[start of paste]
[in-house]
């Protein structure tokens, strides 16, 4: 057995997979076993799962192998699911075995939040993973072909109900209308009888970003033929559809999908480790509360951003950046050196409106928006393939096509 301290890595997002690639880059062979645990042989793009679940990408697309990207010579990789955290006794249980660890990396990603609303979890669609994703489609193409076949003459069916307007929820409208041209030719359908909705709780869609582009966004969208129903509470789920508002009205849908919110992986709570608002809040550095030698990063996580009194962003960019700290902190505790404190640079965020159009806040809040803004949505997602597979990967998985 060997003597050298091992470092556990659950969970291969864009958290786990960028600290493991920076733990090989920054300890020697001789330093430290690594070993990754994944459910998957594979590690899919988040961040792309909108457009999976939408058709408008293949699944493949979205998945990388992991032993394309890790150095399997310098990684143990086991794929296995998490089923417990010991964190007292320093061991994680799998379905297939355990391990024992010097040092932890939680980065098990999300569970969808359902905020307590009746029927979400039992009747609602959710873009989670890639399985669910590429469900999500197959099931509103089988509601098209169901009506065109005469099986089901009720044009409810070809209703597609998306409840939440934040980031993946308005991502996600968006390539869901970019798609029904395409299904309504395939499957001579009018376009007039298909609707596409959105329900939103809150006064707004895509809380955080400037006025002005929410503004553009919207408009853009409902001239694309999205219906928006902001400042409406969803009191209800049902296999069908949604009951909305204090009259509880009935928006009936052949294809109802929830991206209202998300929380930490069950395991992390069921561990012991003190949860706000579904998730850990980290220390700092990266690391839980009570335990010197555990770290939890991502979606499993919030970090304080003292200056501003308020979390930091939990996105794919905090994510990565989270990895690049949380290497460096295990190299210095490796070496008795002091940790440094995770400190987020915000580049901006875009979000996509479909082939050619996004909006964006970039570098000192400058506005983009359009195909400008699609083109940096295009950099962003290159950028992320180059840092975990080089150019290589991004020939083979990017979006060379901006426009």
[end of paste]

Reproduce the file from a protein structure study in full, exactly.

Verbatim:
[in-house]
């Protein structure tokens, strides 16, 4: 057995997979076993799962192998699911075995939040993973072909109900209308009888970003033929559809999908480790509360951003950046050196409106928006393939096509 301290890595997002690639880059062979645990042989793009679940990408697309990207010579990789955290006794249980660890990396990603609303979890669609994703489609193409076949003459069916307007929820409208041209030719359908909705709780869609582009966004969208129903509470789920508002009205849908919110992986709570608002809040550095030698990063996580009194962003960019700290902190505790404190640079965020159009806040809040803004949505997602597979990967998985 060997003597050298091992470092556990659950969970291969864009958290786990960028600290493991920076733990090989920054300890020697001789330093430290690594070993990754994944459910998957594979590690899919988040961040792309909108457009999976939408058709408008293949699944493949979205998945990388992991032993394309890790150095399997310098990684143990086991794929296995998490089923417990010991964190007292320093061991994680799998379905297939355990391990024992010097040092932890939680980065098990999300569970969808359902905020307590009746029927979400039992009747609602959710873009989670890639399985669910590429469900999500197959099931509103089988509601098209169901009506065109005469099986089901009720044009409810070809209703597609998306409840939440934040980031993946308005991502996600968006390539869901970019798609029904395409299904309504395939499957001579009018376009007039298909609707596409959105329900939103809150006064707004895509809380955080400037006025002005929410503004553009919207408009853009409902001239694309999205219906928006902001400042409406969803009191209800049902296999069908949604009951909305204090009259509880009935928006009936052949294809109802929830991206209202998300929380930490069950395991992390069921561990012991003190949860706000579904998730850990980290220390700092990266690391839980009570335990010197555990770290939890991502979606499993919030970090304080003292200056501003308020979390930091939990996105794919905090994510990565989270990895690049949380290497460096295990190299210095490796070496008795002091940790440094995770400190987020915000580049901006875009979000996509479909082939050619996004909006964006970039570098000192400058506005983009359009195909400008699609083109940096295009950099962003290159950028992320180059840092975990080089150019290589991004020939083979990017979006060379901006426009």